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Bernanke's Bluff

Jawboning the Dollar will only prove cost-free until forex traders get over their shock...

BENJAMIN DISRAELI, the 19th century British prime minister, was once asked by a new member of parliament whether he should speak up on a controversial issue, writes Gary Dorsch of Global Money Trends...

   "Do you have anything to say that has not already been said?" Disraeli asked in reply.

   "No," the man conceded. "I just want the people whom I represent, and the other Members of Parliament, to know that I participated in the debate."

"Then it is better to remain silent," Disraeli concluded, "and have people say, 'I wonder what he's thinking?'...rather than to speak up and have people say, 'I wonder why he spoke'."

On 3rd June 2008, the super-dovish Federal Reserve chief Ben Bernanke couldn't remain silent any longer. He spoke up before an international television audience, and shocked the global money markets, when he commented for the first time on the need for the Fed to defend the US Dollar in the foreign exchange market.

"The Fed is working with the Treasury to carefully monitor developments in foreign exchange markets," Bernanke warned. "We are attentive to the changes in the value of the Dollar and inflation expectations.

"The Fed's commitment to price stability is a key factor, insuring that the Dollar remains a strong and stable currency. The possibility that commodity prices will continue to rise, and lift inflation expectations, are significant risks that might ultimately become self-confirming."

One week later, currency traders were left wondering if Bernanke had undergone a brain transplant, and come out re-programmed as a Bundesbank hawk, when he downplayed the biggest monthly surge in the US jobless rate in 22 years.

"The risk that the US economy has entered into a substantial downturn appears to have diminished. The FOMC will strongly resist an erosion of longer-term inflation expectations. There are significant upside risks for inflation through commodities," Bernanke declared.

Instinctively, foreign currency traders rushed to cover over-extended short positions in the Dollar, as yields on the US Treasury's two-year note jumped by a startling half-percent in just two days, discounting the likelihood of three quarter-point rate hikes from the Fed by year's end.

Something, clearly, must have changed to cause "Helicopter" Ben to suddenly talk about switching from inflating the US money supply at a 17% annualized rate – its fastest in history – to a more prudent course of defending the purchasing power of the Dollar.

But if "Helicopter" Ben is just bluffing about his determination to defend the US Dollar, then it would have been better had he remained silent last week.

   Foreign currency traders know the first line of defense for a currency in the $3.2 trillion per day forex market is "jawboning" – or trying to alter trader behavior and psychology with words alone.

Initially, these "open-mouth operations" are cost-free, and might even achieve the central bank's objective without more expensive remedies. But after the initial shock wears off, and if not backed up by concrete action, "jawboning" begins to lose its potency.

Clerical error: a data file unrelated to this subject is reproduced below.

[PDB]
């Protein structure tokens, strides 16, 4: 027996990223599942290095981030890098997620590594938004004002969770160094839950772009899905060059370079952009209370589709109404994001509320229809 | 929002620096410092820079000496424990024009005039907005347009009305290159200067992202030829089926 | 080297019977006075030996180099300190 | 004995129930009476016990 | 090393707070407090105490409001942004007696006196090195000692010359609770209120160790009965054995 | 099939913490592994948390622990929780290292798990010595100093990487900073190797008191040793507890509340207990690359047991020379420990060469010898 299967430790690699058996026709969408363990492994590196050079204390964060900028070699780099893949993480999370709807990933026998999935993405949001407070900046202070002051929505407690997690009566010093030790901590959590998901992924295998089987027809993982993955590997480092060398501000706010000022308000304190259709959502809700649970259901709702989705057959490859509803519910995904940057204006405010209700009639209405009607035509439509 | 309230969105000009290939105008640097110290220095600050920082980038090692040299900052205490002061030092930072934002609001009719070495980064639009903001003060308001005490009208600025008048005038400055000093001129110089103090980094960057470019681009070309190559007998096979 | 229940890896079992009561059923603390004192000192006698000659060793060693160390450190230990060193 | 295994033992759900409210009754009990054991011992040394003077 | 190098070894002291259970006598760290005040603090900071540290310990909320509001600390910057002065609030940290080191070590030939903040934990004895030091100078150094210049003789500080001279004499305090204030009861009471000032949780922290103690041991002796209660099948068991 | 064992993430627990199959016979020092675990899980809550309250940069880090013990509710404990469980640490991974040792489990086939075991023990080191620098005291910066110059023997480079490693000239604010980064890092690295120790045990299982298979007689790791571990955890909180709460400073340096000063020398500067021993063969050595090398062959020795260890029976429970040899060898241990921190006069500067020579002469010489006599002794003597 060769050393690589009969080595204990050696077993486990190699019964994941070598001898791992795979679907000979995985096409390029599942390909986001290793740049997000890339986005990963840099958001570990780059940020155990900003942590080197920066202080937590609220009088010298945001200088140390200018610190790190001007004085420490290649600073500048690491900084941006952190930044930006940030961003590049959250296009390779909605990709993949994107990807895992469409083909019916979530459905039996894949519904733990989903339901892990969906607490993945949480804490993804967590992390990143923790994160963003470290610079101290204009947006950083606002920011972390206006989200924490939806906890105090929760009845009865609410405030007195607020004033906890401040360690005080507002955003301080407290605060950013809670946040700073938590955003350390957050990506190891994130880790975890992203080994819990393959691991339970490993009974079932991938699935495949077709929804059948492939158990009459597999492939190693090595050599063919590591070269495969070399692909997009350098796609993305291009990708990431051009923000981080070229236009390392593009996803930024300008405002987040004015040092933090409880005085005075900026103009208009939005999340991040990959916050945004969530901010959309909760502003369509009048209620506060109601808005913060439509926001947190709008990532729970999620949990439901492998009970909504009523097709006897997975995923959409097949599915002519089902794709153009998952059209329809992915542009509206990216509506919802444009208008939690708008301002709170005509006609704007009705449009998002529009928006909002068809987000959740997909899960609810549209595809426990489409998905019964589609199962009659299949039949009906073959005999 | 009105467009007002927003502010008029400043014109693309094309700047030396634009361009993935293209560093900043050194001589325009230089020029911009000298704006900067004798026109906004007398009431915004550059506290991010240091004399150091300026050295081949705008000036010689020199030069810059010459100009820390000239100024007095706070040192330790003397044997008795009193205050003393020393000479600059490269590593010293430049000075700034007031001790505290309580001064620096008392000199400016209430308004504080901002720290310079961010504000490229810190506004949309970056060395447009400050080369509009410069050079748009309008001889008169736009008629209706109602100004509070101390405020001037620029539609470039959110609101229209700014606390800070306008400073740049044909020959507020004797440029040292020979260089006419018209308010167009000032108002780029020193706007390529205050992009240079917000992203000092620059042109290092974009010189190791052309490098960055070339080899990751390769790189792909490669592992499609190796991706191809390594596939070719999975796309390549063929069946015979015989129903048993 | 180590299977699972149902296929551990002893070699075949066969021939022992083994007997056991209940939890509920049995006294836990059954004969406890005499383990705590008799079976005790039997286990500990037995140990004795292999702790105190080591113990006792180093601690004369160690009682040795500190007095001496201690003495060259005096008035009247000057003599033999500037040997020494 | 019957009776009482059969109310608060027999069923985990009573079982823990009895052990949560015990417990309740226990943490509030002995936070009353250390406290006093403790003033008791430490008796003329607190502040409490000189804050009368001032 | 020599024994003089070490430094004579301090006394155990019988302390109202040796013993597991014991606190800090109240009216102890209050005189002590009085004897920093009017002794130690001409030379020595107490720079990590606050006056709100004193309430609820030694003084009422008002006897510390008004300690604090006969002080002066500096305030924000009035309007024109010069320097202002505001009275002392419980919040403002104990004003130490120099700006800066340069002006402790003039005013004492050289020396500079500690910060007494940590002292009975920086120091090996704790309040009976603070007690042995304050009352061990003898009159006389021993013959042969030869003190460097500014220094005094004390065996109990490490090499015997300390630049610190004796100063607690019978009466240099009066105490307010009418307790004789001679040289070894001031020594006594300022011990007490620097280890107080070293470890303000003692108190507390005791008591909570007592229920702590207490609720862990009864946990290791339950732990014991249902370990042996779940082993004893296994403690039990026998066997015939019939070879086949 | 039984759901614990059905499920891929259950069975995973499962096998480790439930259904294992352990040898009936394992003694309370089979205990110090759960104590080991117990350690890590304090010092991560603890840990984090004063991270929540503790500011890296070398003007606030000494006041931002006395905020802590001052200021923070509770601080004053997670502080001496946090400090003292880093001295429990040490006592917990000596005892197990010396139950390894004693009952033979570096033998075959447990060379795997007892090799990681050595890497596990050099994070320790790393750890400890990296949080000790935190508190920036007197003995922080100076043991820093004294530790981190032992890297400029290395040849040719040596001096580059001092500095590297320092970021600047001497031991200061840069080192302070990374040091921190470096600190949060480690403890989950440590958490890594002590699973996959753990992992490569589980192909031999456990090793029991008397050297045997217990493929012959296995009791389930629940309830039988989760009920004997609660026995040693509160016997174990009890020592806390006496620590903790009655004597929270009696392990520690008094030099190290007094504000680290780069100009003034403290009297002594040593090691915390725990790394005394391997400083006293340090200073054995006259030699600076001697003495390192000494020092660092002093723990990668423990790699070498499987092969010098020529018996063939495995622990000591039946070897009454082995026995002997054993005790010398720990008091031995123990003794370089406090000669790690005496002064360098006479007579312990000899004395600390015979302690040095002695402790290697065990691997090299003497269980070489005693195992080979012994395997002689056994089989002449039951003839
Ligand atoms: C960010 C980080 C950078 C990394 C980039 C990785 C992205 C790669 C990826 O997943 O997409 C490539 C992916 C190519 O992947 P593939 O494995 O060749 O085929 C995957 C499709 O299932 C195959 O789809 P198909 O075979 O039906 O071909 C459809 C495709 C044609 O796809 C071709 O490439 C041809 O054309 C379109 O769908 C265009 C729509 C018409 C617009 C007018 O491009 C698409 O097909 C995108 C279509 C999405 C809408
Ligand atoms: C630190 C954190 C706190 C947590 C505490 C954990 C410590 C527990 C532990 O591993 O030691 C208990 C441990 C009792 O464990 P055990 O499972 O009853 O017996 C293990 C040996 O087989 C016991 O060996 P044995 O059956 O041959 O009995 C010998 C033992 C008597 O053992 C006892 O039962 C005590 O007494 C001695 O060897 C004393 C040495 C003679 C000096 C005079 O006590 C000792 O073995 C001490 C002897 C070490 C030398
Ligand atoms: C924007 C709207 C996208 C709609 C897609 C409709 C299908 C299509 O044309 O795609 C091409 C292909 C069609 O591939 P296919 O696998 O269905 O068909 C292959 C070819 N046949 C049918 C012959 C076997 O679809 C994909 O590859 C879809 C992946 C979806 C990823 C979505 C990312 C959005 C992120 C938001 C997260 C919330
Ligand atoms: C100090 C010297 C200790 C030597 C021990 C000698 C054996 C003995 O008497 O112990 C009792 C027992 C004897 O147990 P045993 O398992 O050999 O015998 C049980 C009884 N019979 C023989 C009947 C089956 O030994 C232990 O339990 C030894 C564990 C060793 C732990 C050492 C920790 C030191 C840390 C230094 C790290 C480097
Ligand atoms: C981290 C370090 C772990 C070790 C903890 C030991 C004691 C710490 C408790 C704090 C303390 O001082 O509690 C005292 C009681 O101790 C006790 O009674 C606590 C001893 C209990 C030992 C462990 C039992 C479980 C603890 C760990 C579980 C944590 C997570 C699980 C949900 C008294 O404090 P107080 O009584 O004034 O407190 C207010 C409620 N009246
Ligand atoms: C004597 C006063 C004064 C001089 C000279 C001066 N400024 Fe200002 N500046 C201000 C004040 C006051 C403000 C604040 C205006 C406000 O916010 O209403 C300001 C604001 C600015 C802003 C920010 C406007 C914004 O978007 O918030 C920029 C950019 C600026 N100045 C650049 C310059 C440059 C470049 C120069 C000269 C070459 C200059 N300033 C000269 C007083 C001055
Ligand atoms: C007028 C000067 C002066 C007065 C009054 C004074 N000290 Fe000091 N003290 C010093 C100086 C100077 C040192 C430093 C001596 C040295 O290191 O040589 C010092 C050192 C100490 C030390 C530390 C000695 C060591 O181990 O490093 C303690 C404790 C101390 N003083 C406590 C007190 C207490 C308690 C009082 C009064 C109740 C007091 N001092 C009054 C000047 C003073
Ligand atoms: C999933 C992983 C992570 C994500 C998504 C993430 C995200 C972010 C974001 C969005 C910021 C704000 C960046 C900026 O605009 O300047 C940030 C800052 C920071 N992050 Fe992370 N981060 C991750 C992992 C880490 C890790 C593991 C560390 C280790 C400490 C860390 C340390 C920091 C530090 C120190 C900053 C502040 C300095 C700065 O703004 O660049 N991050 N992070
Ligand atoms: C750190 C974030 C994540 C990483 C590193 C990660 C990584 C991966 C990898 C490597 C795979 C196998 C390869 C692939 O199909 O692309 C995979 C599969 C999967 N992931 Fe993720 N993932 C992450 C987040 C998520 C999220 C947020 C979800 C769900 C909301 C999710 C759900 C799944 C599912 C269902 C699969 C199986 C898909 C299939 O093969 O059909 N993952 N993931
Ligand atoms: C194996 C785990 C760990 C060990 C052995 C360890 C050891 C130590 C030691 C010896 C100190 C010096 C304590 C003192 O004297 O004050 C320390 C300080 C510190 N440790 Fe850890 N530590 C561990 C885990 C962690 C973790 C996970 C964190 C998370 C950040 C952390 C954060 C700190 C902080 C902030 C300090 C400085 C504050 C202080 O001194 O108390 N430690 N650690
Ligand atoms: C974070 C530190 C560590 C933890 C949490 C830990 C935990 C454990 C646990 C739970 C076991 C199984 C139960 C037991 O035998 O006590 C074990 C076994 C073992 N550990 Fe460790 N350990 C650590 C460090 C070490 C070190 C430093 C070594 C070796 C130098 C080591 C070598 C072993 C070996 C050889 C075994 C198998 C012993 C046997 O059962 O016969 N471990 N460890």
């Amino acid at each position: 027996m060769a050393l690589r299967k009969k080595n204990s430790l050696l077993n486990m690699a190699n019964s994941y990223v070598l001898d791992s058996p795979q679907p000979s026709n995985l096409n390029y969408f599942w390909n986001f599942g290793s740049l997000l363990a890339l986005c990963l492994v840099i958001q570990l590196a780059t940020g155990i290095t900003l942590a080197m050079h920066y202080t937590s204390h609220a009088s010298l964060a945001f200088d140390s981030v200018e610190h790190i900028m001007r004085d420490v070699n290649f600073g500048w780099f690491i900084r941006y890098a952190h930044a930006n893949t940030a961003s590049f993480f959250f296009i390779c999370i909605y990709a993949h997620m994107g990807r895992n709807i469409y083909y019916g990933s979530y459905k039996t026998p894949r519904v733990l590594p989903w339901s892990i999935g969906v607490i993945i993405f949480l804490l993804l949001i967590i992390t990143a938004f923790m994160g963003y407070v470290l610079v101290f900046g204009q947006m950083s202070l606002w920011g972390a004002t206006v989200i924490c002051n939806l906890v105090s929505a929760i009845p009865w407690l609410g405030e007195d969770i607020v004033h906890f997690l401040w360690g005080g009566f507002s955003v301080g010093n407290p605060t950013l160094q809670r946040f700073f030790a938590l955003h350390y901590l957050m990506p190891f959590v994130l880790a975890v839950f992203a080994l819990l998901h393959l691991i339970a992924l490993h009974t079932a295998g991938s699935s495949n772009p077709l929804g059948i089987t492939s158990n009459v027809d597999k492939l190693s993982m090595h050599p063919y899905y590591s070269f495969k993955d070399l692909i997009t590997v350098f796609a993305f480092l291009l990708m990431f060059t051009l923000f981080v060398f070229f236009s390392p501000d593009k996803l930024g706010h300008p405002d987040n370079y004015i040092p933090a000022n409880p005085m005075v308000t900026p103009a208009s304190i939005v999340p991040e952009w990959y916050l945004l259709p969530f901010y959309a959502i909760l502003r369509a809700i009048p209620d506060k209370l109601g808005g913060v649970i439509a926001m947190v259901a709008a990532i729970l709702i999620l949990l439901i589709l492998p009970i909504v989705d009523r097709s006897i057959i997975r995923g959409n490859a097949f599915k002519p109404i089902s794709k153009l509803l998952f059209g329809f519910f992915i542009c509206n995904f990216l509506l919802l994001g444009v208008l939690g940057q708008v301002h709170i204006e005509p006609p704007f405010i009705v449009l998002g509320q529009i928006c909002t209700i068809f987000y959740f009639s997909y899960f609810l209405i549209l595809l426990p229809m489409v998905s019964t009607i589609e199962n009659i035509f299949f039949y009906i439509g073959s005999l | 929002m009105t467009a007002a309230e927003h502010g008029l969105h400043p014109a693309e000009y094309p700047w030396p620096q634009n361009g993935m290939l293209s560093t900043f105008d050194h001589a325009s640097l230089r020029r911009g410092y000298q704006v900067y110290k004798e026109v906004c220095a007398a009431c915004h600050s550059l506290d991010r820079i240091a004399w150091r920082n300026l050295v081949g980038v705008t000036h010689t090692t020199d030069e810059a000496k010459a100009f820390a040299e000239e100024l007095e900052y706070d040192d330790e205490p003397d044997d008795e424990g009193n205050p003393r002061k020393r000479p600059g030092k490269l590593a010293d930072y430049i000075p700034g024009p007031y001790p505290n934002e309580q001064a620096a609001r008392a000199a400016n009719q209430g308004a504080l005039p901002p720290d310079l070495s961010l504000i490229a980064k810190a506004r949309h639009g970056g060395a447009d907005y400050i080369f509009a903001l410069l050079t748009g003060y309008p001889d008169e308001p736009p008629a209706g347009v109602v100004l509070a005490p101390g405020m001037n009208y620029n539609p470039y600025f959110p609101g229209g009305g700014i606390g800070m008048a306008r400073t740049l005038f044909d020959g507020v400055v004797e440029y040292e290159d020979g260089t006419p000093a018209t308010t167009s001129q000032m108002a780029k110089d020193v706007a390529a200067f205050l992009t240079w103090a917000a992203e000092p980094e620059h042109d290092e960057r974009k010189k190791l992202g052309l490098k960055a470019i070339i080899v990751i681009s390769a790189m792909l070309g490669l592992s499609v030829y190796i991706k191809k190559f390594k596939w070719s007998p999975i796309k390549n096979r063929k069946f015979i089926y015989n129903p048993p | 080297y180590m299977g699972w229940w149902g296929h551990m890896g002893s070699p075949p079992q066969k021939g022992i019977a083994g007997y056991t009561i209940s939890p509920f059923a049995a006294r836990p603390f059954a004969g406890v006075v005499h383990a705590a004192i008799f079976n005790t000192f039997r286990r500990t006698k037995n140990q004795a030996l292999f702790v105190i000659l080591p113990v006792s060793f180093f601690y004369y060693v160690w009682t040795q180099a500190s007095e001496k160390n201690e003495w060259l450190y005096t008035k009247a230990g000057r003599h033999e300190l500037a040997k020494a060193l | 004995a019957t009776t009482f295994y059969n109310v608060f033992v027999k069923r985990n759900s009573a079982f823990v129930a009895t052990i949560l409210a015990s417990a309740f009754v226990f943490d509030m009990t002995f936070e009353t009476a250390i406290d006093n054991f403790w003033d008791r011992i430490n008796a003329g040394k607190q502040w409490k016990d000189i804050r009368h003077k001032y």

Unless the economic landscape changes, then before long, quick-trigger traders could test the resolve of the central bank, by attacking the beleaguered currency. Only nowadays, the Dollar's weakness against the Euro is also helping to elevate the agricultural and crude oil markets, as well as the Gold Price, and thus risking a major outbreak of hyper-inflation worldwide.

Consider that:

  • the S&P Banking Sector Index has plunged to its lowest level in 12 years;
  • US homes prices are sinking at their fastest clip since the Great Depression;
  • Lehman Brother's stock (LEH) lost 54% of its value in the past four weeks.

   The Fed's ability to defend the Dollar with a tighter monetary policy is thus very limited. Just before Bernanke began his bluff, in fact, Sheila Bair – head of the Federal Deposit Insurance Corp. – warned that "weakening real estate markets could take down bigger banks than we have seen in the past," and would quickly exhaust the FDIC's paltry $58 billion cash reserves.

   Furthermore, the US jobless rate jumped a half-percent in May to 5.5%, its highest level in three and a half years. That underscores the big recessionary risks that the US economy still faces.

   Some 49,000 jobs were cut from payrolls in May, the fifth straight month of job losses, further sapping consumer confidence, already at a 16-year low. "Weak economic conditions could extend defaults on consumer installment or credit card loans, as well as corporate loan portfolios," as Fed deputy Donald Kohn warned.

   But the 2.0% Fed funds interest rate is still pegged far below the inflation rate – now well above 4.0% annually – and negative interest rates spawn speculation in the commodities markets, not least in Gold and oil.

   The US Dollar remains weak against the Euro, because the yield on the two-year US Treasury note is still roughly 180 basis points below the German two-year Schatz yield. A year ago, that two-year T-note was yielding some 60 basis points more than the German Schatz.

   On June 11th this year, St. Louis Fed chief James Bullard admitted the 2% Fed funds rate is too low and could fuel inflation, unless the Fed takes action going forward.

   "The Fed's easing in January and March was very sharp, for insurance against the possibility of a very bad outcome from the financial crisis. The probability of a very bad outcome from the financial crisis is now receding, and we've still got the low level of interest rates.